Guest rooms are generally a lot like century plants, lying fallow for years until blooming with the arrival of a blood relative (or a bloody relative, if you're British) for an extended stay.
Otherwise, they gather a lot of dust, piles of ironing, clothes, books and other items destined for the Goodwill.
The major obstacle to using the space for anything else--such as an office or recreation room--is the bed. Whether it's twin or king-sized, any bed will dominate the room, limiting its functions and its decor.
Sofa beds, of course, can provide one solution, especially if your guests use full body casts for pajamas. (If they can put a man on the moon, why can't they design a sofa bed that doesn't crease the spine? Because the mattress has to be light enough to fold, that's why.)
A possibly perfect answer to the guest room problem comes from the past, and it is one that a growing number of interior decorators are turning to in this age of tiny secondary bedrooms: the wall bed.
But not the wall beds we remember from the Marx Brothers--those cots that folded out of the closet like Grandma's ironing board and occasionally slammed back into place carrying the sleeper with them.
Today's wall beds use standard mattresses and box springs, come in all the sizes you would find in your average sleep shop and range in style from the simply utilitarian to the simply elegant.
"They make a lot of sense," says Jason Titus of Johnson & Titus Interior Design of Irvine, "especially for home offices. You can build a desk, shelves and whatever else you need around the wall bed."
Although he insists there are some modern sofa beds that are "quite comfortable," he points out that in many newer homes, "you can't get a sofa bed into the room, either because of the tight configuration of the hallway or stairs."
Costa Mesa interior designer Walter Nutting agrees, but says their use isn't confined to newer tract homes with their limited space. "Older homes can use them too," he said. "They can bring some sense into any spare room."
The original wall beds were called Murphy beds, after their turn-of-the century inventor, W.C. Murphy, and although the term Murphy bed is considered generic (check your dictionary), Murphy is a brand name and still a leader in the industry.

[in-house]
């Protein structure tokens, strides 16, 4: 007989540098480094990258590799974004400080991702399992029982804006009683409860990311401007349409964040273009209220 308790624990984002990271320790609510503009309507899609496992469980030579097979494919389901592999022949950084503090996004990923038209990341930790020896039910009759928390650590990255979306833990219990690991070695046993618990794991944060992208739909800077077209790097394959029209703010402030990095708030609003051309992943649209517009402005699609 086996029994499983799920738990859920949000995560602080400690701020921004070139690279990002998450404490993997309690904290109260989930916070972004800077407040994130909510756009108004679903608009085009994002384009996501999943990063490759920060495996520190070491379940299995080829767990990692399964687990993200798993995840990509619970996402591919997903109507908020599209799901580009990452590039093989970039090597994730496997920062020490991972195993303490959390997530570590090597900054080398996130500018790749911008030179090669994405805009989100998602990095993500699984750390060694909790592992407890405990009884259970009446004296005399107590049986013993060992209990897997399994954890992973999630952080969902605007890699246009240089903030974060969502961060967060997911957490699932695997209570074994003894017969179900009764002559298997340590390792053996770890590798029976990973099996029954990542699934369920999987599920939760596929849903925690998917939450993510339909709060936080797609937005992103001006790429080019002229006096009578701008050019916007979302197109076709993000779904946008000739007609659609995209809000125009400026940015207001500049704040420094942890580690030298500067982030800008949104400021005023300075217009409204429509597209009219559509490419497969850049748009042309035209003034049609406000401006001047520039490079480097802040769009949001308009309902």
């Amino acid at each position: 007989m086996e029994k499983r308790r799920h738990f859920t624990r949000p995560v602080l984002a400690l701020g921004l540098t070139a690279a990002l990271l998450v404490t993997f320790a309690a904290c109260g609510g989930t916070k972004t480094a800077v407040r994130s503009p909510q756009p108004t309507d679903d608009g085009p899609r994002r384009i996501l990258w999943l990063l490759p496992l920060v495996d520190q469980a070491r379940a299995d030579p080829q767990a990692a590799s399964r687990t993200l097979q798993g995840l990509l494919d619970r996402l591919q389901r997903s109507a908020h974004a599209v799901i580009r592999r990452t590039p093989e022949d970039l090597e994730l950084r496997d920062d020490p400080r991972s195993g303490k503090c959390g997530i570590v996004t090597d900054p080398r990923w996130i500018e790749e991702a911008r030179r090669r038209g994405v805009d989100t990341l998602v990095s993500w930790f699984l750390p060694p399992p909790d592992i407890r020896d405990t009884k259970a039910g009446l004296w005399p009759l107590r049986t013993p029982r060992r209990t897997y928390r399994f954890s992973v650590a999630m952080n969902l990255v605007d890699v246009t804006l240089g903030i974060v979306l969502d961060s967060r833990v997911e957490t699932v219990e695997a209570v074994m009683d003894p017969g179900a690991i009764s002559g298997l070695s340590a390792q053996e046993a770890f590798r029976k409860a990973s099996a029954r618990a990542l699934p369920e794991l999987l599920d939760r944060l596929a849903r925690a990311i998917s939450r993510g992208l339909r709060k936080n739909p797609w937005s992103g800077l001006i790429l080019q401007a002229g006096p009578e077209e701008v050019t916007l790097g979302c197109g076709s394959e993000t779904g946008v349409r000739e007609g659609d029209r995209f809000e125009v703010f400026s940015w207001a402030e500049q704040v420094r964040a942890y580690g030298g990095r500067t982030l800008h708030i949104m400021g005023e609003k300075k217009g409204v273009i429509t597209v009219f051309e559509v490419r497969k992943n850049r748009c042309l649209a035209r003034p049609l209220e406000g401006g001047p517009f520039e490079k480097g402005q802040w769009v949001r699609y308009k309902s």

Its major competitor these days is Sico Inc., although smaller companies are also in the field. And while Sico and Murphy each claim its products are superior, professional designers agree both are excellent.
Both have major outlets in Orange County: Sico at Room Maker Wallbeds in El Toro at 22722 Lambert St. and Murphy at Murphy Beds & Custom Cabinets, 2720 S. Harbor Blvd., Santa Ana.
Gary McGeough, owner of Room Maker Wallbeds, credits hotels and resorts--particularly the suite-concept establishments--with the resurgence of their use, but he says most of his business today is residential.
"We had a customer in here the other day who said he planned to turn an attic into a guest room until he found out it was going to cost him $44,000. He bought one of our most expensive units (it was $7,000) for an existing room and was happy as a clam because he saved more than $35,000 and wound up with a room that had far more uses that he had originally planned."
Mike Orr, regional manager for Murphy beds in Santa Ana, says his company is doing mostly residential work. "Our commercial clients now make up only about 10% of our business," he says.
And while both companies offer complete services (meaning they'll design and build the cabinets around the bed and install the whole thing), they also offer the bare necessities for do-it-yourselfers.
"The basic unit, which consists of the spring mechanism, platform, mattress and springs, will run you a little over $800," McGeough says. Orr says his price is about the same.
As far as the high end, both agree that depends on how elegant and how many uses you want out of the wall units; $7,000 is not an unrealistic figure, but most people spend far less.
Both Sico and Murphy products come in components, so customers can pick and choose for their own needs. In addition to the basic bed, both offer chests, glass-door cabinets, wood-door cabinets, desks, credenzas, closets, filing cabinets--even remote control for the beds, which isn't really necessary because only a touch is required to bring them down onto the floor or place them back into the wall.
The space taken up by a wall bed, incidentally, is surprisingly small--less than 20 inches of depth from the bed cabinet to the wall. Width obviously depends on size of the bed and number of components.